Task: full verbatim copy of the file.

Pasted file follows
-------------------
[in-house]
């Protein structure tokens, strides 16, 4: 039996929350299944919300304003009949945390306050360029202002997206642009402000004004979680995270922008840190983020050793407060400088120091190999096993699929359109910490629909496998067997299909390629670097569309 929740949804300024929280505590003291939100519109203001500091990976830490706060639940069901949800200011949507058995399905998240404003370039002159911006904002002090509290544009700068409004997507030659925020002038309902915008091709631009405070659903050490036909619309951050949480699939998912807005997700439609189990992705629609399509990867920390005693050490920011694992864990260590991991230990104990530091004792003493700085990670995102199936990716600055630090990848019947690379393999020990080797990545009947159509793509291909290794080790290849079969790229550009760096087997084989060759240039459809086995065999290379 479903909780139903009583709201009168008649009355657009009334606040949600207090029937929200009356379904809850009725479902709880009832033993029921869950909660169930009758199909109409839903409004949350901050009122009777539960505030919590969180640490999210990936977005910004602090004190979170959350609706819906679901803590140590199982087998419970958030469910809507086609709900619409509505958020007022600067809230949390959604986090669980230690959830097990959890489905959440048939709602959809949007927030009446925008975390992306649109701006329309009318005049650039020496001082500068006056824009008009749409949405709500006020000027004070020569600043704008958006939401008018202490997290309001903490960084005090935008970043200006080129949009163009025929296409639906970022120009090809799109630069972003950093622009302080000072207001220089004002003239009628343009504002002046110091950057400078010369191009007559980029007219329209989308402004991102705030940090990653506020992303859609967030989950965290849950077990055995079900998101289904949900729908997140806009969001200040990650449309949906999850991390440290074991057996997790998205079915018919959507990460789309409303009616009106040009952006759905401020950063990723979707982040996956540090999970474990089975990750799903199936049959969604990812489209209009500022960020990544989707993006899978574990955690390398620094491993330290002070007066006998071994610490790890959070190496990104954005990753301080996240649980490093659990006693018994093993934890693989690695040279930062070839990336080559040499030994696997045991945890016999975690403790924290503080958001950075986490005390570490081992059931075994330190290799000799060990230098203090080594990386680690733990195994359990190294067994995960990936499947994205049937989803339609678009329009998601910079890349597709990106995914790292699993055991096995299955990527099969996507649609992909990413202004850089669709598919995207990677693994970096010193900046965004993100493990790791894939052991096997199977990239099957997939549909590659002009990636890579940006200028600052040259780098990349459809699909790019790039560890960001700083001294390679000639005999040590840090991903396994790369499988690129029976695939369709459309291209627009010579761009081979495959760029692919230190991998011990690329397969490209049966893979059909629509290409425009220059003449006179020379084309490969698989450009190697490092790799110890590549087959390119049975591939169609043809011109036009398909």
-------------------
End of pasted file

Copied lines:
[in-house]
């Protein structure tokens, strides 16, 4: 039996929350299944919300304003009949945390306050360029202002997206642009402000004004979680995270922008840190983020050793407060400088120091190999096993699929359109910490629909496998067997299909390629670097569309 929740949804300024929280505590003291939100519109203001500091990976830490706060639940069901949800200011949507058995399905998240404003370039002159911006904002002090509290544009700068409004997507030659925020002038309902915008091709631009405070659903050490036909619309951050949480699939998912807005997700439609189990992705629609399509990867920390005693050490920011694992864990260590991991230990104990530091004792003493700085990670995102199936990716600055630090990848019947690379393999020990080797990545009947159509793509291909290794080790290849079969790229550009760096087997084989060759240039459809086995065999290379 479903909780139903009583709201009168008649009355657009009334606040949600207090029937929200009356379904809850009725479902709880009832033993029921869950909660169930009758199909109409839903409004949350901050009122009777539960505030919590969180640490999210990936977005910004602090004190979170959350609706819906679901803590140590199982087998419970958030469910809507086609709900619409509505958020007022600067809230949390959604986090669980230690959830097990959890489905959440048939709602959809949007927030009446925008975390992306649109701006329309009318005049650039020496001082500068006056824009008009749409949405709500006020000027004070020569600043704008958006939401008018202490997290309001903490960084005090935008970043200006080129949009163009025929296409639906970022120009090809799109630069972003950093622009302080000072207001220089004002003239009628343009504002002046110091950057400078010369191009007559980029007219329209989308402004991102705030940090990653506020992303859609967030989950965290849950077990055995079900998101289904949900729908997140806009969001200040990650449309949906999850991390440290074991057996997790998205079915018919959507990460789309409303009616009106040009952006759905401020950063990723979707982040996956540090999970474990089975990750799903199936049959969604990812489209209009500022960020990544989707993006899978574990955690390398620094491993330290002070007066006998071994610490790890959070190496990104954005990753301080996240649980490093659990006693018994093993934890693989690695040279930062070839990336080559040499030994696997045991945890016999975690403790924290503080958001950075986490005390570490081992059931075994330190290799000799060990230098203090080594990386680690733990195994359990190294067994995960990936499947994205049937989803339609678009329009998601910079890349597709990106995914790292699993055991096995299955990527099969996507649609992909990413202004850089669709598919995207990677693994970096010193900046965004993100493990790791894939052991096997199977990239099957997939549909590659002009990636890579940006200028600052040259780098990349459809699909790019790039560890960001700083001294390679000639005999040590840090991903396994790369499988690129029976695939369709459309291209627009010579761009081979495959760029692919230190991998011990690329397969490209049966893979059909629509290409425009220059003449006179020379084309490969698989450009190697490092790799110890590549087959390119049975591939169609043809011109036009398909």